Charlotte Gainsbourg

  1. Laure Marsac, Le pirate, France, 1984.    “I went along to test although I had no interest… But I was jealous of the actress they chose.” There was enough incestuousness going on… what with her mother and uncle, (Jane and Andrew Birkin), playing a married couple divided by another woman (Marsac) and all this  frenetically directed by Jane’s new lover, Jacques Doillon.
  2. Fairuza Balk, Valmont, France, 1989.   Czech director Milos Forman offered her Cécile in his version of Les liaisons dangereuses. “I don’t like to talk about it.”
  3. Romaine Bohringer, L’Accompagntrice, France, 1992.  “It was always going to be Charlotte, of course,” said realisateur Claude Miller, who had made her a star with L’Effrontée, 1985, and La Petite voleuse, 1988.  “But I fell ill and by the time we started again, she had matured so much. She was no longer the same youngster.”
  4. Catherine Henry, Germinal, France, 1992.     Producer-director Claude Berri always knew who he  wanted for the top three in “Germ,” but Catherine, daughter of Gérard Depardieu’s Maheu, was difficult to find in the North of France – or in Paris, where finally, La Discrete  beat L’Effrontée.
  5. Christina Ricci, Buffalo 66, 1997.     Actor Vincent Gallo wrote his directing debut for Ricci but figuring the famous Wednesday Addams was still about 12, he looked elsewhere –  no further than “my favourite girl.”  Charlotte  read the  script and called him with good/bad news. She was pregnant.  Gallo gave Ricci a thorough make-over, turning Wednesday into Saturday night  – and she shone in her first adult role. “The movie’s OK,” summed up Gallo, “But it’s really  Christina, it’s only about her.”
  6. Kate Hudson, Almost Famous, 2000.  Looking for his Penny Lane groupie in his semi-autobiographical look back to his Rolling Stone reporter daze, auteur Cameron Crowe saw 48 of LA’s bright young things… Christina Applegate, Selma Blair, Lara Flynn Boyle, Neve Campbell, Jennifer Connelly, Claire Danes, Cameron Diaz, Kirsten Dunst, Eliza Dushku, Jenna Elfman, Jennie Garth, Maggie Gyllenhal, Alyson Hannigan, Angie Harmon, Anne Heche, Katherine Heigl, Jordan Ladd, Kimberly McCullough (busier as a TV director these days, High School Musical: The Musical – The Series, etc), Rose McGowan, Bridget Moynahan, Brittany Murphy, Gwyneth Paltrow, Laura Prepon, Lindsay Price, Christina Ricci, Rebecca Romijn, Winona Ryder, Chloë Sevigny, Marley Shelton Tori Spelling, Mena Suvari, Uma Thurman, Liv Tyler, Lark Voorhies.  Plus the English Saffron Burrows, Anna Friel, Thandiwe Newton and Rachel Weisz, Madrid’s Penélope Cruz, the French Charlotte Gainsbourg, Canada’s Natasha Henstridge, Ukrainian Milla Jovovich, Scottish Kelly Macdonald, Israeli Natalie Portman, German Franka Potente, Australian Peta Wilson and Welsh Catherine Zeta-Jones.  And the winner, Canada’s Sarah Polley, simply split. (Silly girl).  Crowe then chose Kate  (previously booked  for Anita) because “she seemed more like a free spirit.”  But, but, but… Chloë  was the freest spirit in all Hollywood. As she proved two years later in The Brown Bunny… in a way the others would never have dared.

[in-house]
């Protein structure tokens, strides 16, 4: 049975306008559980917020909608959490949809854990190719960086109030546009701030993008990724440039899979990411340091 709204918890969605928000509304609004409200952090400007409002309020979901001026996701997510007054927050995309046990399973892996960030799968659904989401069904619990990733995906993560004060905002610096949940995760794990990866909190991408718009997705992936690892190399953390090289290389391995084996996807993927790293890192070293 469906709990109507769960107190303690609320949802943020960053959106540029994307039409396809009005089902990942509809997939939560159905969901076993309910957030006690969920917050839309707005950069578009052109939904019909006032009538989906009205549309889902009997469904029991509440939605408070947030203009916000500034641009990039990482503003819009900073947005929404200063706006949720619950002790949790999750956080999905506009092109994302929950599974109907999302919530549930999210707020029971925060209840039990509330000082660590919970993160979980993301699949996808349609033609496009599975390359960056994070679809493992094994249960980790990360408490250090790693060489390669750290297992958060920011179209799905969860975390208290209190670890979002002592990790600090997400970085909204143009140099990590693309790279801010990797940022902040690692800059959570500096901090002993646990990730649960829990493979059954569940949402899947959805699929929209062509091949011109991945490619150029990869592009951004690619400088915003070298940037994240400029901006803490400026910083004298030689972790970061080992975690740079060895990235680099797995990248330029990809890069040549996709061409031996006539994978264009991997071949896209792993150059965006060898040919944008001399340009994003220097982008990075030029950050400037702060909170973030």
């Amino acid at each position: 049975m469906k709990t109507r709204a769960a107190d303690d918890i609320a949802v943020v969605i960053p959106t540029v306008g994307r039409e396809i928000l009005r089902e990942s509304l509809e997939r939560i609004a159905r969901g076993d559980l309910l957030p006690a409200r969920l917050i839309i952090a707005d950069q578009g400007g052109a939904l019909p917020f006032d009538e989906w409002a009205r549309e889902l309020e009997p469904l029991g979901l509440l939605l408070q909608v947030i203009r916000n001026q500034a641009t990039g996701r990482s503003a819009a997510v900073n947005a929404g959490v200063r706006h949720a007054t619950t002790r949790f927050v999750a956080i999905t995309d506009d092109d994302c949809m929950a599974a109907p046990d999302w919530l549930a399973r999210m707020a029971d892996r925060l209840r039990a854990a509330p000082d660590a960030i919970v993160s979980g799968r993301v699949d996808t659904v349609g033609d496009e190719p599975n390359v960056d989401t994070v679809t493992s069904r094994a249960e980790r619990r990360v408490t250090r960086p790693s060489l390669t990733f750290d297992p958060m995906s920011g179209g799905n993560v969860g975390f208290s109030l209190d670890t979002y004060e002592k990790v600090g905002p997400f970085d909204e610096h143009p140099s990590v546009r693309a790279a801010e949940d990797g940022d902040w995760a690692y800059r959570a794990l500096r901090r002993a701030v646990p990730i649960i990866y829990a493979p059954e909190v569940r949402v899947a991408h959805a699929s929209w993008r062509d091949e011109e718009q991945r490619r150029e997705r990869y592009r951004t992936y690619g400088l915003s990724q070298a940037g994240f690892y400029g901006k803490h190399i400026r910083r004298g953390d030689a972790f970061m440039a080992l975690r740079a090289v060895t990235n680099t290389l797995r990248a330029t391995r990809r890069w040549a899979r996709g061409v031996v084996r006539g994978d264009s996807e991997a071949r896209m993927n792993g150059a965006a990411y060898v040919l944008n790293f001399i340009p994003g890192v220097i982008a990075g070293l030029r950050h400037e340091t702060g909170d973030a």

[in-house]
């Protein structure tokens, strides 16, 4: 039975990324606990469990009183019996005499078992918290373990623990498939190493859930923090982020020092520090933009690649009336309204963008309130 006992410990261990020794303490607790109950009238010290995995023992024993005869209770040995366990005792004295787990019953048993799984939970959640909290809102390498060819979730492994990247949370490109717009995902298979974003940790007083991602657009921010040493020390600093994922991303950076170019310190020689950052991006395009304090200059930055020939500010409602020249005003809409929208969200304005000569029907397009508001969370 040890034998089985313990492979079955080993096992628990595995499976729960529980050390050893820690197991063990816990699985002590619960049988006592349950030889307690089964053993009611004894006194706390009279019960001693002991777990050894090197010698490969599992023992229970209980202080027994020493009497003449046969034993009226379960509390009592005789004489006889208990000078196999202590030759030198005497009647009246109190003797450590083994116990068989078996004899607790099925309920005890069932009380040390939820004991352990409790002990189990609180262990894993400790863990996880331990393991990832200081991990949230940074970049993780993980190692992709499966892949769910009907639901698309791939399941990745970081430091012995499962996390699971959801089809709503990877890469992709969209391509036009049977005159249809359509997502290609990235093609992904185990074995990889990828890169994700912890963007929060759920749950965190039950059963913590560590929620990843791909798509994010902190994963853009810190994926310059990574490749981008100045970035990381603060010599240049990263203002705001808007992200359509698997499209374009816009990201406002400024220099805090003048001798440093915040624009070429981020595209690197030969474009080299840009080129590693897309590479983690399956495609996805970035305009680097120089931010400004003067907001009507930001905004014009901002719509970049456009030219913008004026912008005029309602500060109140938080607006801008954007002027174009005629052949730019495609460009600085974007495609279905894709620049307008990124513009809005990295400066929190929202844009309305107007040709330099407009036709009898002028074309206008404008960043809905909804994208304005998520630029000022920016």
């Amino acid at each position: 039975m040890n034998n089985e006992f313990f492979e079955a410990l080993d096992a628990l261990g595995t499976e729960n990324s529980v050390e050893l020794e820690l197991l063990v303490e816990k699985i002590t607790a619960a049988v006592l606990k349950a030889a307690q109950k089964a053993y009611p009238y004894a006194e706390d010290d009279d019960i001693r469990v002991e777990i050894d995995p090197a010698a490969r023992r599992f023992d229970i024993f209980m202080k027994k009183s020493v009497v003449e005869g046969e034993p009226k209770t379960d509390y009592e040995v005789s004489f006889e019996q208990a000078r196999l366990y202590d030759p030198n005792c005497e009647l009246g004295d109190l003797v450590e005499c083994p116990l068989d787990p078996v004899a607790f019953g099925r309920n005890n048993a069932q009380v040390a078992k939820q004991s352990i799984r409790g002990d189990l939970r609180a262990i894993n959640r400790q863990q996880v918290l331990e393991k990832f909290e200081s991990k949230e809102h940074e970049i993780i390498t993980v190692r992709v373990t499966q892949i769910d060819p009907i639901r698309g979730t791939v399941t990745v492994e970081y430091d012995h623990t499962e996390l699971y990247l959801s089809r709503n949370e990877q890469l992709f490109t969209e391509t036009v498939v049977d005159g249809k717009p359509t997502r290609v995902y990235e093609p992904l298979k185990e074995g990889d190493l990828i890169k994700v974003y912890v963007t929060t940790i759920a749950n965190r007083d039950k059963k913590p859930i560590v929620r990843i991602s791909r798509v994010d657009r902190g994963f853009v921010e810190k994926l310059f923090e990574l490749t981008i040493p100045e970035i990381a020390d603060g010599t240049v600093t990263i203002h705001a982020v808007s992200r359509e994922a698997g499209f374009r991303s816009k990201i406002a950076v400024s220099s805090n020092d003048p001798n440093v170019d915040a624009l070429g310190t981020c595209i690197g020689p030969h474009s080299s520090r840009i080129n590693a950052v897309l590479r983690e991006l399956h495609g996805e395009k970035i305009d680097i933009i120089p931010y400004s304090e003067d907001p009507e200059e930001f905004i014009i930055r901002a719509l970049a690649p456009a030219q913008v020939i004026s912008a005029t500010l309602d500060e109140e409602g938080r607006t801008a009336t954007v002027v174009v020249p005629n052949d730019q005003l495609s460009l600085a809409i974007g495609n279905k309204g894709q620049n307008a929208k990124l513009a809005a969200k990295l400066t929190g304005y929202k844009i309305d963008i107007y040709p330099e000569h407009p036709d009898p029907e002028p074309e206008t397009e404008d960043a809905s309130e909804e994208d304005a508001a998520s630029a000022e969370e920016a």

7. Coltilde Courau,  Embrassez qui vous voudrez (UK: Summer Things), France, 2002.     Writer-director Michel Blanc’s comedy lost very few artistes from his dream selection. The following year, Clotilde became The Princess of Venice by marrying  Prince Emanuele Filiberto of Italy.
  8. Audrey Tatou, Ensemble c’est tout (Hunting and Gathering),  France, 2007.  Realisateur-producer-scenaristClaude Berri’s first choice for Camille in his penultimate film.
  9. Bryce Dallas Howard, Terminator Salvation, 2008.  When Claire Danes refused to reprise Kate Connor (a doctor now, no longer a vet!), the French star was (surprisingly) offered the gig… which clashed with her overcrowded diary. Enter: The eternal First Reserve…  Ron Howard’s daughter made a whole career of replacing others: Claire here; Kirsten Dunst in The Village,2004; Nicole Kidman, Manderlay, 2005; Lindsay Lohan, The Loss of a Teardrop Diamond, 2008; Rachelle Lefevre in The Twilight Saga: Eclipse, 2009.
  10. Eric Elmosnino, Gainsbourg (Vie héroïque), France, 2009.   Now here’s a surprise… The biopic was always planned  with Serge Gainsbourg’s real life actress daughter, Charlotte, portraying hewr father  – a match for auteurJoann Sfar’s surreal approach.  However, after six months  of rehearsals, Charlotte could not continue…  “I’m sorry, It’s too emotionally painful for me.  You’ll have to make your beautiful film without me.” Sfar  and no further?  He was was at a loss on how to contiune when, by sheer happenstance, he met Elmosnino, an actor and Gainsbourg clone in many degrees.

 Birth year: Death year: Other name: Casting Calls:  10